Books

The Surprising Charms Of 'A Discovery Of Witches'

The cover of Deborah Harkness' A Discovery Of Witches. i i
Viking
The cover of Deborah Harkness' A Discovery Of Witches.
Viking

"Not enough cackling."

That's what I tweeted about 25 pages into A Discovery of Witches, the fantasy romance that became the number one bestseller in hardcover fiction yesterday before it was even officially released, thanks to terrific buzz and humongous presales.

Not only did the cackle shortage suggest a certain humorlessness, but something about A Discovery of Witches seemed contrived. Even cynical. For Pete's sake, it's a book about a witch who falls in love with a vampire ... while uncovering radical secrets that a small, conservative cabal is determined to protect. What, other than cynicism, could draw such a book out of a respected academic who studies the history of science and medicine?

I darkly suspected author Deborah Harkness of just following through on the dinner-party game of ginning up ideas for zeitgeist-button pushing bestsellers. "Let's see ... a unicorn in a Depression-era traveling circus run by a vampire!" "Oooh, how about a vampire who's chased by members of a secret Catholic cult through Italy, India and Bali, learning valuable life lessons along the way?" "Nooo, a politically incorrect vampire who was horribly abused as a child rescues a lovable vegan Labrador from Swedish Nazi sympathizers!") This book seemed like that.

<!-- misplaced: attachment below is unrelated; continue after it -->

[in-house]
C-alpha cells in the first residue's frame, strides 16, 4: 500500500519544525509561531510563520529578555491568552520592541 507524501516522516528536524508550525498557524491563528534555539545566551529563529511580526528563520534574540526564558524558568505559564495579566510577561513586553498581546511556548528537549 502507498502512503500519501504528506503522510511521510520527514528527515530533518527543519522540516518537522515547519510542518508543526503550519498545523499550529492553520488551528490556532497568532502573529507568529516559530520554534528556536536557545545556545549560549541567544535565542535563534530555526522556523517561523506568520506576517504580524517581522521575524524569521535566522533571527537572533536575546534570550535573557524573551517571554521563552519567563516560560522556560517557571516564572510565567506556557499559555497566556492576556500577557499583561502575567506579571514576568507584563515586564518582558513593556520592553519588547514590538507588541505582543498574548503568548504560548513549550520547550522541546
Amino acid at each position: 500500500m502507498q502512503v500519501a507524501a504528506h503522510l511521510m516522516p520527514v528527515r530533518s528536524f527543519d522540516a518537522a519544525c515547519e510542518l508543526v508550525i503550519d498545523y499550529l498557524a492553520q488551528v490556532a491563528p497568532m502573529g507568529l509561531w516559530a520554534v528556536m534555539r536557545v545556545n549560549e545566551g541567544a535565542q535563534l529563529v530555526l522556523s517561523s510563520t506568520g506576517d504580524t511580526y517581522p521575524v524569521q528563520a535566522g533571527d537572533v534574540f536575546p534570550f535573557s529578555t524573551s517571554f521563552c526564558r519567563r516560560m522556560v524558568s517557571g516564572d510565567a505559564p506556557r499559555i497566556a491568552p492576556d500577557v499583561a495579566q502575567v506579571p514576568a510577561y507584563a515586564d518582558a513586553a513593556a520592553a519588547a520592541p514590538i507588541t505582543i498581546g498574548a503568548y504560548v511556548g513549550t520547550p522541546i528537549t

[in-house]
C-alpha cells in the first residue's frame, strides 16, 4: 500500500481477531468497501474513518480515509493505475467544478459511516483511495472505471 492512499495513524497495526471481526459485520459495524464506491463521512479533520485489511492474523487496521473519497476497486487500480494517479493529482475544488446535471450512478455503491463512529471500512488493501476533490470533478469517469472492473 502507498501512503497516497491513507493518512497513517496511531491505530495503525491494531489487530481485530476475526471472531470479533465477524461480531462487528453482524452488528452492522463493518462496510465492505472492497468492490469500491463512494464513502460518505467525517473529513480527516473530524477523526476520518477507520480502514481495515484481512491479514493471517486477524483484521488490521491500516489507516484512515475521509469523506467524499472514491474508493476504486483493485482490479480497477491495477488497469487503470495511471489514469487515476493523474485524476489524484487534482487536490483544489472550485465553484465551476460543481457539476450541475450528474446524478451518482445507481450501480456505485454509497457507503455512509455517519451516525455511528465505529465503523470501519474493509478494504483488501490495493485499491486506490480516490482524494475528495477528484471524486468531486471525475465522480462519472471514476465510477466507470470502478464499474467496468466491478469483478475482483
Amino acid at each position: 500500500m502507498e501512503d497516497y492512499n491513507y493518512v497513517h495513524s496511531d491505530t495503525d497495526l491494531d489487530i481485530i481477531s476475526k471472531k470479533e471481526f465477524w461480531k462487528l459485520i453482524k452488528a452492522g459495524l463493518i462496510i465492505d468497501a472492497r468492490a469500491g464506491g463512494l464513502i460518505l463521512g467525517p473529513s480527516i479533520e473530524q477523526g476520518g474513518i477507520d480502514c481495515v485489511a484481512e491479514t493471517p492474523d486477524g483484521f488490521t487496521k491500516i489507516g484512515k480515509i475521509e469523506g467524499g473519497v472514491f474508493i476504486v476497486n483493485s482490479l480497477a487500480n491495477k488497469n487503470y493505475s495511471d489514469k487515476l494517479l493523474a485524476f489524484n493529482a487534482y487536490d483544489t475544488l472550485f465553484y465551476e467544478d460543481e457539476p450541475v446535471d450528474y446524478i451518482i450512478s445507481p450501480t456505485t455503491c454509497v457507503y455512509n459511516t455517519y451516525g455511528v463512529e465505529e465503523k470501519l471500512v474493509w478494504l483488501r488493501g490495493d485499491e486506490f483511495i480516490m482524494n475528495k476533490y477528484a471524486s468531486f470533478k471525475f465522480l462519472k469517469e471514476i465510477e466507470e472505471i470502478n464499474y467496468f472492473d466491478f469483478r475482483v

That the witch and vampire are really into doing yoga? Did not help.

A Discovery Of Witches is certainly annoying at the beginning. "What got me away from Madison was my intellect," heroine Diana Bishop smugly pronounces. Her amazing intellect is aided by "a prodigious, photographic memory." That's not all she has going for her, either: Bishop is a Yale professor spending a year at Oxford. She's described as an "extraordinary" actress and a disciplined athlete, and she's constantly rowing or jogging.

You sort of want to kick her.

But against all odds, A Discovery of Witches becomes increasingly charming as it goes along. There's a fine story here, centered on Bishop's discovery of a manuscript that promises to unleash all sorts of magical mayhem. Harkness tucks in bright plot twists and details based on her studies of the history of science and of really, really good wine. It's a shrewdly written romp and a satisfying snow-day read for those of us who heartily enjoyed the likes of Anne Rice and Marion Zimmer Bradley. By the book's rousing end, I didn't even miss the cackling. In fact, I was impatient for the sequel.

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